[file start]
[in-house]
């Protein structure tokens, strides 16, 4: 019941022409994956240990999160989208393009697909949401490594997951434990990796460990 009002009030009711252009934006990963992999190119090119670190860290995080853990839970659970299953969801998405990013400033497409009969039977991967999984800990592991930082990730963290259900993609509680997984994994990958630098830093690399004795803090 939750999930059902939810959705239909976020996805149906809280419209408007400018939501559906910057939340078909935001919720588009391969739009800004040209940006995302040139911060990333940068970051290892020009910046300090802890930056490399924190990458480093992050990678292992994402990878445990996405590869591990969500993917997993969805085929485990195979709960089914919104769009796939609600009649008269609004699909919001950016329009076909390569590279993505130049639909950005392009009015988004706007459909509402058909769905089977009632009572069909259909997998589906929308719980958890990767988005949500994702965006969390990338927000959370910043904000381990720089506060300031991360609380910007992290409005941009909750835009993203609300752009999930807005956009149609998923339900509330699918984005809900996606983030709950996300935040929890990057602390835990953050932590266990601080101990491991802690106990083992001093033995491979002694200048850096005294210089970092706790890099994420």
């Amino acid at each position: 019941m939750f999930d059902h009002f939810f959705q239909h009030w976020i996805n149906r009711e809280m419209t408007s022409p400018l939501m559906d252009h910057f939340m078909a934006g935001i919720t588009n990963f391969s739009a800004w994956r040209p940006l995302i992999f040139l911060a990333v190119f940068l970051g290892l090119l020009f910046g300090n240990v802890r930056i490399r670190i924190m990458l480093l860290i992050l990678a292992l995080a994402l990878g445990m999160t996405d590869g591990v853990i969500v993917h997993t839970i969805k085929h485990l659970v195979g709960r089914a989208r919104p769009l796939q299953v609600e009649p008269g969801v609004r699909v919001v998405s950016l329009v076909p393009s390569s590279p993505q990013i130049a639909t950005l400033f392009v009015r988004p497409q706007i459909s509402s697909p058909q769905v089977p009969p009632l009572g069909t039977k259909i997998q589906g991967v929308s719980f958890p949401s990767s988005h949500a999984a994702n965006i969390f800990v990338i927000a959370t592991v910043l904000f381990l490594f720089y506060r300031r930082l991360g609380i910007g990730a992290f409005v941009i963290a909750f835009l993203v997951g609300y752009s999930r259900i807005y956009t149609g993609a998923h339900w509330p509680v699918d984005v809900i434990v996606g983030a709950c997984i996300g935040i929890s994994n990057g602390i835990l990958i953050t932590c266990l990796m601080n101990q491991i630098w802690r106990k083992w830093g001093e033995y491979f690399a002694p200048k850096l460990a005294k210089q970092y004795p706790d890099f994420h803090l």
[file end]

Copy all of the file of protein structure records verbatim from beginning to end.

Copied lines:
[in-house]
């Protein structure tokens, strides 16, 4: 019941022409994956240990999160989208393009697909949401490594997951434990990796460990 009002009030009711252009934006990963992999190119090119670190860290995080853990839970659970299953969801998405990013400033497409009969039977991967999984800990592991930082990730963290259900993609509680997984994994990958630098830093690399004795803090 939750999930059902939810959705239909976020996805149906809280419209408007400018939501559906910057939340078909935001919720588009391969739009800004040209940006995302040139911060990333940068970051290892020009910046300090802890930056490399924190990458480093992050990678292992994402990878445990996405590869591990969500993917997993969805085929485990195979709960089914919104769009796939609600009649008269609004699909919001950016329009076909390569590279993505130049639909950005392009009015988004706007459909509402058909769905089977009632009572069909259909997998589906929308719980958890990767988005949500994702965006969390990338927000959370910043904000381990720089506060300031991360609380910007992290409005941009909750835009993203609300752009999930807005956009149609998923339900509330699918984005809900996606983030709950996300935040929890990057602390835990953050932590266990601080101990491991802690106990083992001093033995491979002694200048850096005294210089970092706790890099994420």
């Amino acid at each position: 019941m939750f999930d059902h009002f939810f959705q239909h009030w976020i996805n149906r009711e809280m419209t408007s022409p400018l939501m559906d252009h910057f939340m078909a934006g935001i919720t588009n990963f391969s739009a800004w994956r040209p940006l995302i992999f040139l911060a990333v190119f940068l970051g290892l090119l020009f910046g300090n240990v802890r930056i490399r670190i924190m990458l480093l860290i992050l990678a292992l995080a994402l990878g445990m999160t996405d590869g591990v853990i969500v993917h997993t839970i969805k085929h485990l659970v195979g709960r089914a989208r919104p769009l796939q299953v609600e009649p008269g969801v609004r699909v919001v998405s950016l329009v076909p393009s390569s590279p993505q990013i130049a639909t950005l400033f392009v009015r988004p497409q706007i459909s509402s697909p058909q769905v089977p009969p009632l009572g069909t039977k259909i997998q589906g991967v929308s719980f958890p949401s990767s988005h949500a999984a994702n965006i969390f800990v990338i927000a959370t592991v910043l904000f381990l490594f720089y506060r300031r930082l991360g609380i910007g990730a992290f409005v941009i963290a909750f835009l993203v997951g609300y752009s999930r259900i807005y956009t149609g993609a998923h339900w509330p509680v699918d984005v809900i434990v996606g983030a709950c997984i996300g935040i929890s994994n990057g602390i835990l990958i953050t932590c266990l990796m601080n101990q491991i630098w802690r106990k083992w830093g001093e033995y491979f690399a002694p200048k850096l460990a005294k210089q970092y004795p706790d890099f994420h803090l």